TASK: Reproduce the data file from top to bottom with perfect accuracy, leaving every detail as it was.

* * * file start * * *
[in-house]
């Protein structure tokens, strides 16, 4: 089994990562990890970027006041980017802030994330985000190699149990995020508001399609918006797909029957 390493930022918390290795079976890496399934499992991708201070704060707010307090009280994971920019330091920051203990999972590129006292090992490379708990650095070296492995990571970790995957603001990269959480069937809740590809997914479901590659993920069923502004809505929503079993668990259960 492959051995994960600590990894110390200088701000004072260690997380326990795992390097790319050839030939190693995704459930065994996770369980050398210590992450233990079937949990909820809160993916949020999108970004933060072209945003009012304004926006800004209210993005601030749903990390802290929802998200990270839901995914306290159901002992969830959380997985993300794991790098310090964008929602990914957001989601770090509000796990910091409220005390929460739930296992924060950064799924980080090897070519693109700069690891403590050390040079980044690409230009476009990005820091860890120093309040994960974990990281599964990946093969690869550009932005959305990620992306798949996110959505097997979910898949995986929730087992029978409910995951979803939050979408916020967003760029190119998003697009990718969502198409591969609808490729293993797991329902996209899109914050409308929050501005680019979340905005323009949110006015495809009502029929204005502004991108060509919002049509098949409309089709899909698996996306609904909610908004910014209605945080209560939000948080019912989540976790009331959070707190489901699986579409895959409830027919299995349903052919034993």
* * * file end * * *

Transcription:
[in-house]
């Protein structure tokens, strides 16, 4: 089994990562990890970027006041980017802030994330985000190699149990995020508001399609918006797909029957 390493930022918390290795079976890496399934499992991708201070704060707010307090009280994971920019330091920051203990999972590129006292090992490379708990650095070296492995990571970790995957603001990269959480069937809740590809997914479901590659993920069923502004809505929503079993668990259960 492959051995994960600590990894110390200088701000004072260690997380326990795992390097790319050839030939190693995704459930065994996770369980050398210590992450233990079937949990909820809160993916949020999108970004933060072209945003009012304004926006800004209210993005601030749903990390802290929802998200990270839901995914306290159901002992969830959380997985993300794991790098310090964008929602990914957001989601770090509000796990910091409220005390929460739930296992924060950064799924980080090897070519693109700069690891403590050390040079980044690409230009476009990005820091860890120093309040994960974990990281599964990946093969690869550009932005959305990620992306798949996110959505097997979910898949995986929730087992029978409910995951979803939050979408916020967003760029190119998003697009990718969502198409591969609808490729293993797991329902996209899109914050409308929050501005680019979340905005323009949110006015495809009502029929204005502004991108060509919002049509098949409309089709899909698996996306609904909610908004910014209605945080209560939000948080019912989540976790009331959070707190489901699986579409895959409830027919299995349903052919034993």